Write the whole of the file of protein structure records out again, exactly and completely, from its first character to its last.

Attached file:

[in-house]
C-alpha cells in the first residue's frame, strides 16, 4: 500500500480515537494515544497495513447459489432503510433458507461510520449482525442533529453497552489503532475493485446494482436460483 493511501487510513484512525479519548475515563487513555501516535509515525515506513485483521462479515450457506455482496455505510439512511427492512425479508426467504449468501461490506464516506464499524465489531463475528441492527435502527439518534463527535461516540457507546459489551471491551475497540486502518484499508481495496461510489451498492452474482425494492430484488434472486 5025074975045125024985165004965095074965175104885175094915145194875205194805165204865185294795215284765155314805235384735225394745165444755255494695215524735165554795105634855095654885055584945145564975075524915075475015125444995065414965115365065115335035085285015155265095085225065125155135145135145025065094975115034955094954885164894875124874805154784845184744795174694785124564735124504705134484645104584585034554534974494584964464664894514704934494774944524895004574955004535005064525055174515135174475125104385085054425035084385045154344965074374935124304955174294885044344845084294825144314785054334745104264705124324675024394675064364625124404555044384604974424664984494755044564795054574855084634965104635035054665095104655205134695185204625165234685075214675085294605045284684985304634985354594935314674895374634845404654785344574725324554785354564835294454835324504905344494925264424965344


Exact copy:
[in-house]
C-alpha cells in the first residue's frame, strides 16, 4: 500500500480515537494515544497495513447459489432503510433458507461510520449482525442533529453497552489503532475493485446494482436460483 493511501487510513484512525479519548475515563487513555501516535509515525515506513485483521462479515450457506455482496455505510439512511427492512425479508426467504449468501461490506464516506464499524465489531463475528441492527435502527439518534463527535461516540457507546459489551471491551475497540486502518484499508481495496461510489451498492452474482425494492430484488434472486 5025074975045125024985165004965095074965175104885175094915145194875205194805165204865185294795215284765155314805235384735225394745165444755255494695215524735165554795105634855095654885055584945145564975075524915075475015125444995065414965115365065115335035085285015155265095085225065125155135145135145025065094975115034955094954885164894875124874805154784845184744795174694785124564735124504705134484645104584585034554534974494584964464664894514704934494774944524895004574955004535005064525055174515135174475125104385085054425035084385045154344965074374935124304955174294885044344845084294825144314785054334745104264705124324675024394675064364625124404555044384604974424664984494755044564795054574855084634965104635035054665095104655205134695185204625165234685075214675085294605045284684985304634985354594935314674895374634845404654785344574725324554785354564835294454835324504905344494925264424965344